Communication Satisfaction Scale (Com-SAT)
1. The other person let me know that I was communicating effectively.
2. Nothing was accomplished.
3. I would like to have another conversation like this one.
4. The other person genuinely wanted to get to know me.
5. I was very dissatisfied with the conversation.
6. I had something else to do.
7. I felt that during the conversation I was able to present myself as I wanted the other person to view me.
8. The other person showed me that he/she understood what I said.
9. I was very satisfied with the conversation.*
10.The other person expressed a lot of interest in what I had to say.
11.I did not enjoy the conversation.
12.The other person did not provide support for what he/she was saying.
13.I felt I could talk about anything with the other person.
14.We got to say what we wanted.
15.I felt that we could laugh easily together.
16.The conversation flowed smoothly.
17.The other person changed the topic when his/her feelings were brought into the conversation.
18.The other person frequently said things which added little to the conversation.
19.We talked about something I was not interested in.
When communicating with my immediate supervisor‚ I feel...
1. he or she lets me know that I am communicating effectively.
2. nothing is ever accomplished.
3. I would like to continue having conversations like ours.
4. he or she genuinely wants to get to know me.
5. very dissatisfied with our conversations.
6. like I have something else to do.
7. I am able to present myself as I want him or her to view me.
8. he or she shows me that he or she understands what I say.
9. very satisfied with our conversations.
10.he or she expresses a lot of interest in what I have to say.
11.I do NOT enjoy our conversations.
12.he or she does NOT provide support for what he or she says.
13.that I can talk about anything with my immediate supervisor.
14.that we each get to say what we want.
15.that we can laugh easily together.
16.conversations flow smoothly.
17.he or she changes the topic when his or her feelings are brought into the conversation.
18.he or she frequently said things that add little to the conversation.
19.we often talk about things that I am NOT interested in.
1. My father lets me know that I am communicating effectively.
2. Nothing is accomplished in our typical conversations.
3. I would like to have other conversations with my father like the ones we typically have.
4. My father genuinely wants to get to know me.
5. I am very dissatisfied with our typical conversations.
6. I usually have something else to do.
7. I feel that during our typical conversations‚ I am able to present myself as I want my father to view me.
8. My father shows me that he understands what I say.
9. I am very satisfied with our typical conversations.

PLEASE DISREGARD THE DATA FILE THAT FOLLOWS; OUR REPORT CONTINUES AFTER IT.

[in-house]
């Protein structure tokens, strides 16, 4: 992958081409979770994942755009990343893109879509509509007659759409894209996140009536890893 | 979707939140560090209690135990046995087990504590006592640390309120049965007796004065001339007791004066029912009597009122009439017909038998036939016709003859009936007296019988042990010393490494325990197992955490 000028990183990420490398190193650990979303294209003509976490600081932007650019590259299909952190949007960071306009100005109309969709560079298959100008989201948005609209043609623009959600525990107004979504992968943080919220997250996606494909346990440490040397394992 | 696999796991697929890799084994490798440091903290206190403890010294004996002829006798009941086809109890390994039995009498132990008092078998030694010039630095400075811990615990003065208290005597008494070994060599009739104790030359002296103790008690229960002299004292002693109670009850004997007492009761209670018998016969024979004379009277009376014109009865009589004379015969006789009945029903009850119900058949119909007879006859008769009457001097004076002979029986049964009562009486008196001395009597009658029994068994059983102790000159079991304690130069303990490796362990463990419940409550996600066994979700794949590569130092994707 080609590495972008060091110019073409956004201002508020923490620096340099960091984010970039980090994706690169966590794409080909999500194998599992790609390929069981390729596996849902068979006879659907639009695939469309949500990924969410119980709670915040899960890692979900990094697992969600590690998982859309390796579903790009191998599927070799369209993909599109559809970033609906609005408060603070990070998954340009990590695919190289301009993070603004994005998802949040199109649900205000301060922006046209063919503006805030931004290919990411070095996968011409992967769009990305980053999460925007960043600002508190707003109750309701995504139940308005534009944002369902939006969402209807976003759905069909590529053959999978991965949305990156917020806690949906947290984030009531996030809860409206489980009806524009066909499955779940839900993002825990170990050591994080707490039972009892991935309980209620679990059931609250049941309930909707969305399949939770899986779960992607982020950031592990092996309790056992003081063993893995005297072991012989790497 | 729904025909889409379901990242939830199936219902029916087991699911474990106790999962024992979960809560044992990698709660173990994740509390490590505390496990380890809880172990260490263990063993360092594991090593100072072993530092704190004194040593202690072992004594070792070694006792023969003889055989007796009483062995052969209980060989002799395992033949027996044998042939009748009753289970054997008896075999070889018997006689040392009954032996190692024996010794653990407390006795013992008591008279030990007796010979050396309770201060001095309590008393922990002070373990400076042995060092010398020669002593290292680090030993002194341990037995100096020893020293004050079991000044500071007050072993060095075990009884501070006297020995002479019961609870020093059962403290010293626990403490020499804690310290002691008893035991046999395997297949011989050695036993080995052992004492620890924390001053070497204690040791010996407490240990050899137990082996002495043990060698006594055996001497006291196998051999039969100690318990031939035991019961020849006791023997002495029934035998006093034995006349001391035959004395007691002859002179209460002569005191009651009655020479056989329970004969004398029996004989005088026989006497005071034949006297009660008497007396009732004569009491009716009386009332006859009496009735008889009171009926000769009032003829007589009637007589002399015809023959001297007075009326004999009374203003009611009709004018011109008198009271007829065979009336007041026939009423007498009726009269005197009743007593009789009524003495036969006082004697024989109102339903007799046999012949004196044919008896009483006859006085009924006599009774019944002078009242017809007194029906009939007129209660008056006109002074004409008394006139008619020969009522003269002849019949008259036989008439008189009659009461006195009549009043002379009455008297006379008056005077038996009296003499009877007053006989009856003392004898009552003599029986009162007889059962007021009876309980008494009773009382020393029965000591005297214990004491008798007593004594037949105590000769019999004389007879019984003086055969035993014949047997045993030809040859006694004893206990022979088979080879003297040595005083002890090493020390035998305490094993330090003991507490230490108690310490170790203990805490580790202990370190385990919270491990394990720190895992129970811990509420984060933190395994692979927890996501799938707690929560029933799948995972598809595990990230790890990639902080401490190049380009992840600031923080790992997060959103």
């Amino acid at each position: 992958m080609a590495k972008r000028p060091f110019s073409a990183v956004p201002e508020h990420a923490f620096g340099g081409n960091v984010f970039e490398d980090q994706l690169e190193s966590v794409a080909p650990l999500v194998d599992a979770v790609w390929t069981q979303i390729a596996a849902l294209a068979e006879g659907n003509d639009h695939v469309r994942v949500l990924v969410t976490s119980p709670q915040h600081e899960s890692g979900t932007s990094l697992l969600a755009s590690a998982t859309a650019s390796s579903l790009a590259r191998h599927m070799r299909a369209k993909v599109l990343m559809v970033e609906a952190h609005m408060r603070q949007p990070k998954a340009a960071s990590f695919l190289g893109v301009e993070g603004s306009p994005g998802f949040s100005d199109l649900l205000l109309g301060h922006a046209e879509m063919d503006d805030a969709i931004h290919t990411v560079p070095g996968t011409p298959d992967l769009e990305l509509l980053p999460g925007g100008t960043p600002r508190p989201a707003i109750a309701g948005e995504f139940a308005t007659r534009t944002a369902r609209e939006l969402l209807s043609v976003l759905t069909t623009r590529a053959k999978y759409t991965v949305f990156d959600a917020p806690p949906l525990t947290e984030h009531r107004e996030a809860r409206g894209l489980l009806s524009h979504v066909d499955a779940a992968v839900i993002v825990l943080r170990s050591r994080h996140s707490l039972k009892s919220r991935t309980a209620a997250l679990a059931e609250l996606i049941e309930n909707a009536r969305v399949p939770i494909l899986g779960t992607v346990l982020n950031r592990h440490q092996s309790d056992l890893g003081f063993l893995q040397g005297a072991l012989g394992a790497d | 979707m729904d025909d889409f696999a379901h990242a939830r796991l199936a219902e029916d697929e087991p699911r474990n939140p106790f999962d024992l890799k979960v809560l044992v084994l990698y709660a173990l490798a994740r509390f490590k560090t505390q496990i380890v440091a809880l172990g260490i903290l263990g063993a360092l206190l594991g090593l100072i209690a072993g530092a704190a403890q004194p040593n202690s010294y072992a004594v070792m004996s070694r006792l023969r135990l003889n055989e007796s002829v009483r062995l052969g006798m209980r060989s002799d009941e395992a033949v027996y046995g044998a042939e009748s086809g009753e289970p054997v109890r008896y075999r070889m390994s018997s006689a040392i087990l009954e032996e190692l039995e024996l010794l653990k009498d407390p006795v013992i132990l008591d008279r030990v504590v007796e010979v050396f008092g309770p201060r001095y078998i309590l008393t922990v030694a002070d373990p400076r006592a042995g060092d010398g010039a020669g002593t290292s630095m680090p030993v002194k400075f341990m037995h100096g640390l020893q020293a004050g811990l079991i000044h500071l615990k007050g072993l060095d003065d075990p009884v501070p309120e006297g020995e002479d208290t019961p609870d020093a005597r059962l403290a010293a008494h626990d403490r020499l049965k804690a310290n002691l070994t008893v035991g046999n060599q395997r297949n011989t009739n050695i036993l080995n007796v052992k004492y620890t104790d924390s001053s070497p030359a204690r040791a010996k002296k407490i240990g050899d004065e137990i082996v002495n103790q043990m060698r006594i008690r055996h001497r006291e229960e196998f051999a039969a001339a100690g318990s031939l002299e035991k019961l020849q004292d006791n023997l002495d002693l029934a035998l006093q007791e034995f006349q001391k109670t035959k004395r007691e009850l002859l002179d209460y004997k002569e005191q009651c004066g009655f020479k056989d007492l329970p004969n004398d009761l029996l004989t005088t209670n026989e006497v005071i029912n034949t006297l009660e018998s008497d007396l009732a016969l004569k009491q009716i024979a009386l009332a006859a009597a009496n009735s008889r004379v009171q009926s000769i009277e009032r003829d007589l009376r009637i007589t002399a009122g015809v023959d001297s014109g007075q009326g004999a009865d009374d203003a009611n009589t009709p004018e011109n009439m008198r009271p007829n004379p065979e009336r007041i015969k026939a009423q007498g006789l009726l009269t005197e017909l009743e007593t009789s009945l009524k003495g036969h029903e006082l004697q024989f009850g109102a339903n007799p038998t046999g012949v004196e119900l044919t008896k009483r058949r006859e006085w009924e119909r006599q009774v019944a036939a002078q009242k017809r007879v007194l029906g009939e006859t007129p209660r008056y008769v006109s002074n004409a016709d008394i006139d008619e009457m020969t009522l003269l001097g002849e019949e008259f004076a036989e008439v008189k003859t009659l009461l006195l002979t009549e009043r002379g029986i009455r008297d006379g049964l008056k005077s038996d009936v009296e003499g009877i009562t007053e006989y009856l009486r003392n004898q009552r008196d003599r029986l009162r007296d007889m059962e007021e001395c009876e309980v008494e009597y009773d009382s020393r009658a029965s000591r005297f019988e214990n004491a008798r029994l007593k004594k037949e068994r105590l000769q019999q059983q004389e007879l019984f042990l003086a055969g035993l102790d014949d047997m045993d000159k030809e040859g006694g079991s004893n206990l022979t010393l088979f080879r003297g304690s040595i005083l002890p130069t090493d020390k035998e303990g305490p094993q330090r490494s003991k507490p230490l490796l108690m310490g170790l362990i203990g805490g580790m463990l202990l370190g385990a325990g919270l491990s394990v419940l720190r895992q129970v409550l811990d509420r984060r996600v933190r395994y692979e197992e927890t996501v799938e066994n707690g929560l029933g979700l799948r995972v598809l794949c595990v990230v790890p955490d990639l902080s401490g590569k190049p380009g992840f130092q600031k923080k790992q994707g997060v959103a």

10.My father expresses a lot of interest in what I have to say.
11.I do not enjoy our typical conversations.
12.My father does not provide support for what he says.
13.I feel I could talk about anything with my father.
14.We usually get to say what we want.
15.I felt that we could laugh easily together.
16.Our typical conversations flow smoothly.
17.My father changes the topic when his feelings are brought into the conversation.
18.My father frequently said things‚ which add little to the conversation.
19.We usually talk about things I am not interested in.
Items 2‚ 5‚ 6‚ 11‚ 12‚ 17‚ 18‚ and 19 were reverse-coded prior to analysis. For the father version‚ Items 1‚ 3‚ 4‚ 7‚ 8‚ 10‚ 12‚ 13‚ 17‚ and 18 were worded “daughter” instead of “father.”
Hecht (1978a) reported a split-half reliability for the Com-Sat‚ ranging from .90 to .97 for various items‚ including communication satisfaction with friends‚ strangers‚ and acquaintances
1- Strongly Disagree‚ 2- Disagree‚ 3- Somewhat Disagree‚ 4- Neutral‚ 5- Somewhat Agree‚ 6-Agree Strongly‚ 7- Agree
Hecht‚ M.L. (1978). The conceptualization and measurement of interpersonal communication satisfaction. Human Communication Research‚ 4(3)‚ 253-264.
Hecht‚ M.L. (1978). Measures OF Communication Satisfaction. Human Communication Research‚ 4(4)‚ 350-368
Hecht‚ M. L. (1978). Toward a conceptualization of communication satisfaction. Quarterly Journal of Speech‚ 64‚ 47-62.
Hecht‚ M. L. (1984) . Satisfying communication and relationship labels; Intimacy and length of relationship as perceptual frames of naturalistic conversations. The Western Journal of Speech Communication ‚ 8(3)‚ 201-216
Spitzberg‚ B. H.‚ & Hecht‚ M. L. (1984). A component model of relationship competence. Human Communication Research‚ 10‚ 575-599.
Heeman‚ Vanessa C. (2008). Interpersonal communication motives‚ satisfaction‚ and psychological well-being in father-young adult daughter relationships. Kent State University. M.A. thesis
Punyanunt-Carter‚ Narissra. Maria. (2007). Using Attachment Theory to Study Satisfaction in Father-Daughter Relationships Human Communication. A Publication of the Pacific and Asian Communication Association‚ 10(2)‚ 103 – 120